Is Chris Narveson For Real?

WASHINGTON, DC - APRIL 15: Chris Narveson #38 of the Milwaukee Brewers pitches against the Washington Nationals at Nationals Park on April 15, 2011 in Washington, DC. All players, coaches and umpires are wearing #42 in honor of Jackie Robinson. (Photo by Greg Fiume/Getty Images)

At this exact moment, Milwaukee's Chris Narveson is seriously out-pitching Philadelphia's Cliff Lee.

Specifically, Narveson has pitched five innings and allowed just one hit.

Lee has pitched six innings and allowed three runs.

It's only half a game and the odds are exceptionally good that Cliff Lee will finish the season with better numbers than Chris Narveson.

Still, after three (and-a-half) starts, Narveson's got a 1.14 ERA and we might begin to wonder, who is this guy?

Eleven years ago, Narveson was the Cardinals' second-round pick in the June draft. After two professional seasons, he'd established himself as a real prospect. At which point he stalled. He moved up the ladder, but slowly, and in different organizations. A strong half-season in Triple-A in 2006 got him a quick trial with the Cardinals -- during his second stint with the organization -- but in 2007 he spent most of the season sidelined by injuries.

In 2008, Narveson pitched for the Brewers' Triple-A club ... and went 6-13 with a 5.43 ERA.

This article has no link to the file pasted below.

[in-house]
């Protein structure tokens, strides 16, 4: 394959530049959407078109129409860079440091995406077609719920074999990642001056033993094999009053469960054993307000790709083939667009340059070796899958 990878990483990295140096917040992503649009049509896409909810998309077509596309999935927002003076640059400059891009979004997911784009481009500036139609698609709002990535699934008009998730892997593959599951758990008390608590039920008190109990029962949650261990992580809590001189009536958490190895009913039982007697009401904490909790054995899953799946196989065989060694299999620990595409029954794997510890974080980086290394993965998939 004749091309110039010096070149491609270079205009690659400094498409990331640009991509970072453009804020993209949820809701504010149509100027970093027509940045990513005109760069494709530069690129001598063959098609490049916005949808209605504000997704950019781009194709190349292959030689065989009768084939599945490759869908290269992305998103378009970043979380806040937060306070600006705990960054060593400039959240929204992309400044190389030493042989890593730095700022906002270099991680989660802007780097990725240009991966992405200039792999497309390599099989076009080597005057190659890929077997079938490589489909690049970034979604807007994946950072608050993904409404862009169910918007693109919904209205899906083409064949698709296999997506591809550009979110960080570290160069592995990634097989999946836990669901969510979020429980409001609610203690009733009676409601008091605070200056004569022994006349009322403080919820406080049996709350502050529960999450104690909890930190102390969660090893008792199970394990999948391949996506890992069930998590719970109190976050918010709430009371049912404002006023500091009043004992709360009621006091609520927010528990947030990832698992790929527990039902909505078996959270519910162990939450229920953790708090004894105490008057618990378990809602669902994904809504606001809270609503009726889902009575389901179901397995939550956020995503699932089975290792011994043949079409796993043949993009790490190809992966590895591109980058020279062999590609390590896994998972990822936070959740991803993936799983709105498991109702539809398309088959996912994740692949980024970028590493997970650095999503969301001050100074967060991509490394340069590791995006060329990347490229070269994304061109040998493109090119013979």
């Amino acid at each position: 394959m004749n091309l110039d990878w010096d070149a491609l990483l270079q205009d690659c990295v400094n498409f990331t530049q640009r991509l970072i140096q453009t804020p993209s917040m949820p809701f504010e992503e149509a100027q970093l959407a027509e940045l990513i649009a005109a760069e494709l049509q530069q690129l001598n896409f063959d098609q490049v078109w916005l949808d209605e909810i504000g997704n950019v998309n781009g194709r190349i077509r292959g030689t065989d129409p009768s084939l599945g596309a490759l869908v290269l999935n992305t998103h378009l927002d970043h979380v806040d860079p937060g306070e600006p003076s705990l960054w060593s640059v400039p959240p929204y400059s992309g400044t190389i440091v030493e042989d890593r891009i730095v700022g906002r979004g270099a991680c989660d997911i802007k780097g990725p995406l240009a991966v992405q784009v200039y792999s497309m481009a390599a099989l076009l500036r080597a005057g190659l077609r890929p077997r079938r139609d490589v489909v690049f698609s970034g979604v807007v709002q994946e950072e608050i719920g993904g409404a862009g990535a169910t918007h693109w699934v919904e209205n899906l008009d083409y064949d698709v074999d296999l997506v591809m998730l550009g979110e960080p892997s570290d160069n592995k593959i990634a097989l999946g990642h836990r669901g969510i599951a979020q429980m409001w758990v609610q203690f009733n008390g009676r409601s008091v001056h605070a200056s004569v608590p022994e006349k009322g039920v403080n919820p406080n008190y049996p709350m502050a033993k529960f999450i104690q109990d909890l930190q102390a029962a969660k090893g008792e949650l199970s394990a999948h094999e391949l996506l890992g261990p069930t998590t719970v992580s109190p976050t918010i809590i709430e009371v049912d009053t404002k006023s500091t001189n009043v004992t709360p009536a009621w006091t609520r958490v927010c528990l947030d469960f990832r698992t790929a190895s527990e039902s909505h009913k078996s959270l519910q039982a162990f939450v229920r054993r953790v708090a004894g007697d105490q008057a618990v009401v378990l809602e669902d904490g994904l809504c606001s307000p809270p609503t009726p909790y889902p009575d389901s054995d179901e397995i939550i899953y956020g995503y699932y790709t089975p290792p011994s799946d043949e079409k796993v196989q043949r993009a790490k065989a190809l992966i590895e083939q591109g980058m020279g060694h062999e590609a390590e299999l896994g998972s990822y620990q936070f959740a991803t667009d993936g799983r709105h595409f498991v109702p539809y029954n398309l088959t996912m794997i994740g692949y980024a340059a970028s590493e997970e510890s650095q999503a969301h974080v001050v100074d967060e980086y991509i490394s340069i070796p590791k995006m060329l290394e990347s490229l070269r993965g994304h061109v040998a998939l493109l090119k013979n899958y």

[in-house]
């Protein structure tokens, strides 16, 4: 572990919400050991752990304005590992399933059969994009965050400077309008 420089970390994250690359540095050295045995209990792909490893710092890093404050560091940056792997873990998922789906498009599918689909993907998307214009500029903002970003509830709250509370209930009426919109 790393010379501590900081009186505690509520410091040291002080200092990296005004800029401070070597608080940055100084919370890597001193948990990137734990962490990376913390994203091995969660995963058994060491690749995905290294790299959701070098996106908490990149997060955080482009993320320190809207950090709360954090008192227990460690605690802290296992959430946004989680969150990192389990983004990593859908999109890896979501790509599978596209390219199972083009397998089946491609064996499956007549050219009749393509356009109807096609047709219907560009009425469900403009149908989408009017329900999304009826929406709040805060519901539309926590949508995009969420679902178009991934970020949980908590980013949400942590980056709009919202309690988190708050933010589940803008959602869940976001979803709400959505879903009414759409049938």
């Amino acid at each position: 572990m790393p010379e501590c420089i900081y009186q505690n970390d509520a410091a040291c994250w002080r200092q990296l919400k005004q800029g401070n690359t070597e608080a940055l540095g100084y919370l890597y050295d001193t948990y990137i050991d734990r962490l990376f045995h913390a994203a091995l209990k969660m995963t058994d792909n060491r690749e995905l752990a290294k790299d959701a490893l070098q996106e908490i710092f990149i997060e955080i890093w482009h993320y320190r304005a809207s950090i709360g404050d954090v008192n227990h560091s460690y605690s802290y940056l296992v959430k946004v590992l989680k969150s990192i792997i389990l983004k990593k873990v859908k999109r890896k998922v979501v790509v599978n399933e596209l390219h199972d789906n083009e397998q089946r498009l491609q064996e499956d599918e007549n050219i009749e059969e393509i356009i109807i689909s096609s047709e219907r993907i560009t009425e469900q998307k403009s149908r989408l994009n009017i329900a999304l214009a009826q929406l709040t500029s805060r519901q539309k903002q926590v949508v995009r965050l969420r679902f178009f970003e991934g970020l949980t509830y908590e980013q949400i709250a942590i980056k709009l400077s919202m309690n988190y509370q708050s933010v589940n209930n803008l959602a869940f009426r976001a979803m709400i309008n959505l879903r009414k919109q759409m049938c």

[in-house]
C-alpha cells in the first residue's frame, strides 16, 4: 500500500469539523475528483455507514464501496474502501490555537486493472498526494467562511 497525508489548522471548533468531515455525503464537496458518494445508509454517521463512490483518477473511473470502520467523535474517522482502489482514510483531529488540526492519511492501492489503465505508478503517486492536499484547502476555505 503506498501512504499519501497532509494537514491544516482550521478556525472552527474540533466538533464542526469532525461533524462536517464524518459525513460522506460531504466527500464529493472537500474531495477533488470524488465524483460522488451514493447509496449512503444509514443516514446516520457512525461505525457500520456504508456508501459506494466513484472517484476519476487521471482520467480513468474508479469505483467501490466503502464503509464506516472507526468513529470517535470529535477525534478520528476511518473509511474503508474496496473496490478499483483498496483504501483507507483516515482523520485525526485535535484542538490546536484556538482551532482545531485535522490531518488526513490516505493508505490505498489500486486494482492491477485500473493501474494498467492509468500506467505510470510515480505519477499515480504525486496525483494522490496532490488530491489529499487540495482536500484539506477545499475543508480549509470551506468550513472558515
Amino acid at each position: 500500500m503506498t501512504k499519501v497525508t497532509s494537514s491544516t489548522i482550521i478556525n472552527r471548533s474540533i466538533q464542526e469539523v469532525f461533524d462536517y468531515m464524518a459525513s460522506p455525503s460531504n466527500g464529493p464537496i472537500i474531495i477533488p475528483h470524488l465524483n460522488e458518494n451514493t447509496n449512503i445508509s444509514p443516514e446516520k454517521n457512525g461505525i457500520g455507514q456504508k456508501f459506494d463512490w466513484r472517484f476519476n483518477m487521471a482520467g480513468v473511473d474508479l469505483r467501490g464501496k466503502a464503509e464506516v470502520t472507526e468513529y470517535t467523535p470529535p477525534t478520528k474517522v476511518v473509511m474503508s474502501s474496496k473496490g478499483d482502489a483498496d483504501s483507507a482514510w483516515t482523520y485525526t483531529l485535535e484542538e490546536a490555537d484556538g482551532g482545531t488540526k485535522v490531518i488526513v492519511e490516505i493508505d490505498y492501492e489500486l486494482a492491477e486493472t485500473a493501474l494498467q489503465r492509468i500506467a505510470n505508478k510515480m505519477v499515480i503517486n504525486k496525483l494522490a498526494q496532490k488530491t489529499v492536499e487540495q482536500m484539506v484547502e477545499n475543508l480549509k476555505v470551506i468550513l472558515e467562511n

At that point, what sort of odds could you have gotten on him out-pitching Cliff Lee in the spring of 2011?

Anyway, the Brewers didn't give up on him, and he pitched better in 2009 (though mostly in relief), both in Triple-A and with the big club. That got him, finally, a full season in the majors in 2010, and he won a dozen games with a 4.99 ERA that could have been better.

Narveson's a strikeout pitcher, even though he rarely breaks 90 with his fastball. According to Baseball Prospectus, "Narveson pitches backward, using three off-speed pitches to set up his upper-80s fastball, changing eye levels and crossing his fingers that all the resulting fly balls stay in the yard -- though part of his success [in 2010] stemmed from a higher ground-ball rate."

Narveson nibbles, and the strikeouts come with a fair number of walks, too. This season, his success has been due largely to the fact that he's not allowed even a single home run in his four starts.

That's not going to continue. But it doesn't need to continue. With Yovani Gallardo, Randy Wolf, Shaun Marcum and eventually Zack Greinke, all the Brewers need is a decent fifth starter. And while Narveson's ERA is heading north soon, he's good enough to pitch for probably half the teams in the majors.

Update: At literally the exact second I hit the publish button on the above, Narveson gave up a three-run, game-tying home run to Placido Polanco. Such is life for a No. 5 starter ...

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